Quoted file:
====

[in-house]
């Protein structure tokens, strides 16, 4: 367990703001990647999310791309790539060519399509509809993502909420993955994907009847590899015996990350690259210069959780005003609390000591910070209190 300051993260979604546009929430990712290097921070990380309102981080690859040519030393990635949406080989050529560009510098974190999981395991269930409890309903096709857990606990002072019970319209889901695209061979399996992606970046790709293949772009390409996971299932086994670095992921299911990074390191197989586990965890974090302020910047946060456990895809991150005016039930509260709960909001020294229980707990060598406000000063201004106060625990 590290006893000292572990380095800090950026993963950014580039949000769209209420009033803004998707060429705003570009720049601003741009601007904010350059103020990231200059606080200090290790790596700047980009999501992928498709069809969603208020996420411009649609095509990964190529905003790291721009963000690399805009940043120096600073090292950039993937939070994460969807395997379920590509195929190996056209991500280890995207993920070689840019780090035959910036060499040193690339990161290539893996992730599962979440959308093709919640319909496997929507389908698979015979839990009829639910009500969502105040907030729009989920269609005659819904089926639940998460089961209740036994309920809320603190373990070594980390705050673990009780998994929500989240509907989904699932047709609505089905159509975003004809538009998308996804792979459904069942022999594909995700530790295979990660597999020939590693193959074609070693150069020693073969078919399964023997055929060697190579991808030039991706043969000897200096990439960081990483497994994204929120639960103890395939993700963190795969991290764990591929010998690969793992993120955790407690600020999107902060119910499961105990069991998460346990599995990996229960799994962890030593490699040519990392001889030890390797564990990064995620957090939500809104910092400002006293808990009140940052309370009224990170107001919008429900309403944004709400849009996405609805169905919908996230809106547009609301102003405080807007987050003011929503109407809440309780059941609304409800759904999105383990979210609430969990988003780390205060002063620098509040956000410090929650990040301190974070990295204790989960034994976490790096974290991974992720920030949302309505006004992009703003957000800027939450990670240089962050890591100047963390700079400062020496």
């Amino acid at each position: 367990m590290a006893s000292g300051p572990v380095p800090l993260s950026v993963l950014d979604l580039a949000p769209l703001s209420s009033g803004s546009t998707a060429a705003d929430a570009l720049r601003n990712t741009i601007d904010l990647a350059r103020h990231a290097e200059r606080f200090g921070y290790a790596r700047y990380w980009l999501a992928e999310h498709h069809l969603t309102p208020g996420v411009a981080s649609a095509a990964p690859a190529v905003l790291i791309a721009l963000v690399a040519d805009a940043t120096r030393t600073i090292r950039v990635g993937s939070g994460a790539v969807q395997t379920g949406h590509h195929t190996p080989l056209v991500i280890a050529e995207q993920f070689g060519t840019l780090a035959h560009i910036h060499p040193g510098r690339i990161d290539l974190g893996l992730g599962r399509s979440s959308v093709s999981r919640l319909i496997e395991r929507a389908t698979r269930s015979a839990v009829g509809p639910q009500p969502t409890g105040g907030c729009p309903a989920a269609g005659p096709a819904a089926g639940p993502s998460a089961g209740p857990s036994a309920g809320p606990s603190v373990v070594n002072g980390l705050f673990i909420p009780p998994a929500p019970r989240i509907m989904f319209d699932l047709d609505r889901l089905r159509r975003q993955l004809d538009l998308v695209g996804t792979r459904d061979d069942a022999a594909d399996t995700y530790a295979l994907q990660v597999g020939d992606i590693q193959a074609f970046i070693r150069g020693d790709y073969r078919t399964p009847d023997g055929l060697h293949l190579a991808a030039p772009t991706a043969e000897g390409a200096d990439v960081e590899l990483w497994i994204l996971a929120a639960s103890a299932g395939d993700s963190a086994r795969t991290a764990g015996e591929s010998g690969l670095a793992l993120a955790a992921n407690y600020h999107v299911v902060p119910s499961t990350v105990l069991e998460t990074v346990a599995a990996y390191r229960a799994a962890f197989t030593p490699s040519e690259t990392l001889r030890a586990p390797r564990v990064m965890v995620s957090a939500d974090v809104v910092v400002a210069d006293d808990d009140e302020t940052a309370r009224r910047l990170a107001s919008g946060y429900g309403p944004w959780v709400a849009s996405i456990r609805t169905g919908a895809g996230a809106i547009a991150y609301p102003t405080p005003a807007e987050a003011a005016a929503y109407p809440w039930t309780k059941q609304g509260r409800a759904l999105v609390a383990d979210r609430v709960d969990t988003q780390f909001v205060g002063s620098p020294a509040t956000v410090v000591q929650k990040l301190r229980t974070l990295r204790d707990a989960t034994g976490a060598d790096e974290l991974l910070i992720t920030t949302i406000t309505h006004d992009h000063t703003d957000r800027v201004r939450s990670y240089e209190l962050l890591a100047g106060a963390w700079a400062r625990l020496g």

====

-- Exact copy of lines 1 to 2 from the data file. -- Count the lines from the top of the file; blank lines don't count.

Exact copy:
[in-house]
């Protein structure tokens, strides 16, 4: 367990703001990647999310791309790539060519399509509809993502909420993955994907009847590899015996990350690259210069959780005003609390000591910070209190 300051993260979604546009929430990712290097921070990380309102981080690859040519030393990635949406080989050529560009510098974190999981395991269930409890309903096709857990606990002072019970319209889901695209061979399996992606970046790709293949772009390409996971299932086994670095992921299911990074390191197989586990965890974090302020910047946060456990895809991150005016039930509260709960909001020294229980707990060598406000000063201004106060625990 590290006893000292572990380095800090950026993963950014580039949000769209209420009033803004998707060429705003570009720049601003741009601007904010350059103020990231200059606080200090290790790596700047980009999501992928498709069809969603208020996420411009649609095509990964190529905003790291721009963000690399805009940043120096600073090292950039993937939070994460969807395997379920590509195929190996056209991500280890995207993920070689840019780090035959910036060499040193690339990161290539893996992730599962979440959308093709919640319909496997929507389908698979015979839990009829639910009500969502105040907030729009989920269609005659819904089926639940998460089961209740036994309920809320603190373990070594980390705050673990009780998994929500989240509907989904699932047709609505089905159509975003004809538009998308996804792979459904069942022999594909995700530790295979990660597999020939590693193959074609070693150069020693073969078919399964023997055929060697190579991808030039991706043969000897200096990439960081990483497994994204929120639960103890395939993700963190795969991290764990591929010998690969793992993120955790407690600020999107902060119910499961105990069991998460346990599995990996229960799994962890030593490699040519990392001889030890390797564990990064995620957090939500809104910092400002006293808990009140940052309370009224990170107001919008429900309403944004709400849009996405609805169905919908996230809106547009609301102003405080807007987050003011929503109407809440309780059941609304409800759904999105383990979210609430969990988003780390205060002063620098509040956000410090929650990040301190974070990295204790989960034994976490790096974290991974992720920030949302309505006004992009703003957000800027939450990670240089962050890591100047963390700079400062020496």